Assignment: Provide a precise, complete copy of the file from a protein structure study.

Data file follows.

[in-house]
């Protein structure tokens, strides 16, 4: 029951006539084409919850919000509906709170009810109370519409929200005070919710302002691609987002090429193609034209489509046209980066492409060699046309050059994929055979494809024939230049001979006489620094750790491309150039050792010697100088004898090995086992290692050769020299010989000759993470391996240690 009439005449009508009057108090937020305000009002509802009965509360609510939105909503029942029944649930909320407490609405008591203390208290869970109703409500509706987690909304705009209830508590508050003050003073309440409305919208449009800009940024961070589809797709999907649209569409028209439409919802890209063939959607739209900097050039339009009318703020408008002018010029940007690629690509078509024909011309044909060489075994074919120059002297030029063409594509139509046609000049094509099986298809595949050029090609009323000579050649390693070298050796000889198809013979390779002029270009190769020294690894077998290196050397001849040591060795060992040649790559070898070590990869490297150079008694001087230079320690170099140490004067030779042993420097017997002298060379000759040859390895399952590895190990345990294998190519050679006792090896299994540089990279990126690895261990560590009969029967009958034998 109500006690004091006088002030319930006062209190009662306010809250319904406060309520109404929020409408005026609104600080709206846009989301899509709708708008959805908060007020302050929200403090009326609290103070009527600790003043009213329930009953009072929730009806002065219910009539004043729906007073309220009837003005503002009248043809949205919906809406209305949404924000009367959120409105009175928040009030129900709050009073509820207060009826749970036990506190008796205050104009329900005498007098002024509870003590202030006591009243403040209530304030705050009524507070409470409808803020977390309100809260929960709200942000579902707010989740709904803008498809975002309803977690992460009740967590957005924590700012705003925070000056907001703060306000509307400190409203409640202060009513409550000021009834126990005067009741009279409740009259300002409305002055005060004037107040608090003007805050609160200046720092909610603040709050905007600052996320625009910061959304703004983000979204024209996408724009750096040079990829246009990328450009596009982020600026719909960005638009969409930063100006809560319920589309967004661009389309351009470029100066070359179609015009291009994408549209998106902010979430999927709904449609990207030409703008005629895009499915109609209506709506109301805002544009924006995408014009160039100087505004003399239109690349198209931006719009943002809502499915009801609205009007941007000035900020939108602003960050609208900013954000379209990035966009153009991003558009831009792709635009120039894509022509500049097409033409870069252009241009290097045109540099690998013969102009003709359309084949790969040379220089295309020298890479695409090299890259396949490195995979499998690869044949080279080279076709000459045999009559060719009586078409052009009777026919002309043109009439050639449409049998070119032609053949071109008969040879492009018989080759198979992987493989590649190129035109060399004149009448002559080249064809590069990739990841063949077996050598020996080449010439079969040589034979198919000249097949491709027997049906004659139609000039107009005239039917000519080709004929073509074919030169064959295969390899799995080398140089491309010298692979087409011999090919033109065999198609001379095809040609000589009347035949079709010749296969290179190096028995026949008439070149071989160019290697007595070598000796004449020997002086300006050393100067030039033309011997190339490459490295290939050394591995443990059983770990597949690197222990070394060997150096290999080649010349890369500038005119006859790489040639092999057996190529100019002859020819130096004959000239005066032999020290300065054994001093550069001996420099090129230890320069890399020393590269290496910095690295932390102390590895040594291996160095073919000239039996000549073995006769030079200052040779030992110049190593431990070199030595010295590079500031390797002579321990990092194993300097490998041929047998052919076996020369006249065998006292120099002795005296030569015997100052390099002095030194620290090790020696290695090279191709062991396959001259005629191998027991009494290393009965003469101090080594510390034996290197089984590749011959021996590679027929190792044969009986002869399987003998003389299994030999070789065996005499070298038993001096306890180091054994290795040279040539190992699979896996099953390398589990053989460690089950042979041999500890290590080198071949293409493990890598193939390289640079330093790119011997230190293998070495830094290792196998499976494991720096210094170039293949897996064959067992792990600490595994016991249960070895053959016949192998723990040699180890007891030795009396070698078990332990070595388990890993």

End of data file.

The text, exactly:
[in-house]
């Protein structure tokens, strides 16, 4: 029951006539084409919850919000509906709170009810109370519409929200005070919710302002691609987002090429193609034209489509046209980066492409060699046309050059994929055979494809024939230049001979006489620094750790491309150039050792010697100088004898090995086992290692050769020299010989000759993470391996240690 009439005449009508009057108090937020305000009002509802009965509360609510939105909503029942029944649930909320407490609405008591203390208290869970109703409500509706987690909304705009209830508590508050003050003073309440409305919208449009800009940024961070589809797709999907649209569409028209439409919802890209063939959607739209900097050039339009009318703020408008002018010029940007690629690509078509024909011309044909060489075994074919120059002297030029063409594509139509046609000049094509099986298809595949050029090609009323000579050649390693070298050796000889198809013979390779002029270009190769020294690894077998290196050397001849040591060795060992040649790559070898070590990869490297150079008694001087230079320690170099140490004067030779042993420097017997002298060379000759040859390895399952590895190990345990294998190519050679006792090896299994540089990279990126690895261990560590009969029967009958034998 109500006690004091006088002030319930006062209190009662306010809250319904406060309520109404929020409408005026609104600080709206846009989301899509709708708008959805908060007020302050929200403090009326609290103070009527600790003043009213329930009953009072929730009806002065219910009539004043729906007073309220009837003005503002009248043809949205919906809406209305949404924000009367959120409105009175928040009030129900709050009073509820207060009826749970036990506190008796205050104009329900005498007098002024509870003590202030006591009243403040209530304030705050009524507070409470409808803020977390309100809260929960709200942000579902707010989740709904803008498809975002309803977690992460009740967590957005924590700012705003925070000056907001703060306000509307400190409203409640202060009513409550000021009834126990005067009741009279409740009259300002409305002055005060004037107040608090003007805050609160200046720092909610603040709050905007600052996320625009910061959304703004983000979204024209996408724009750096040079990829246009990328450009596009982020600026719909960005638009969409930063100006809560319920589309967004661009389309351009470029100066070359179609015009291009994408549209998106902010979430999927709904449609990207030409703008005629895009499915109609209506709506109301805002544009924006995408014009160039100087505004003399239109690349198209931006719009943002809502499915009801609205009007941007000035900020939108602003960050609208900013954000379209990035966009153009991003558009831009792709635009120039894509022509500049097409033409870069252009241009290097045109540099690998013969102009003709359309084949790969040379220089295309020298890479695409090299890259396949490195995979499998690869044949080279080279076709000459045999009559060719009586078409052009009777026919002309043109009439050639449409049998070119032609053949071109008969040879492009018989080759198979992987493989590649190129035109060399004149009448002559080249064809590069990739990841063949077996050598020996080449010439079969040589034979198919000249097949491709027997049906004659139609000039107009005239039917000519080709004929073509074919030169064959295969390899799995080398140089491309010298692979087409011999090919033109065999198609001379095809040609000589009347035949079709010749296969290179190096028995026949008439070149071989160019290697007595070598000796004449020997002086300006050393100067030039033309011997190339490459490295290939050394591995443990059983770990597949690197222990070394060997150096290999080649010349890369500038005119006859790489040639092999057996190529100019002859020819130096004959000239005066032999020290300065054994001093550069001996420099090129230890320069890399020393590269290496910095690295932390102390590895040594291996160095073919000239039996000549073995006769030079200052040779030992110049190593431990070199030595010295590079500031390797002579321990990092194993300097490998041929047998052919076996020369006249065998006292120099002795005296030569015997100052390099002095030194620290090790020696290695090279191709062991396959001259005629191998027991009494290393009965003469101090080594510390034996290197089984590749011959021996590679027929190792044969009986002869399987003998003389299994030999070789065996005499070298038993001096306890180091054994290795040279040539190992699979896996099953390398589990053989460690089950042979041999500890290590080198071949293409493990890598193939390289640079330093790119011997230190293998070495830094290792196998499976494991720096210094170039293949897996064959067992792990600490595994016991249960070895053959016949192998723990040699180890007891030795009396070698078990332990070595388990890993």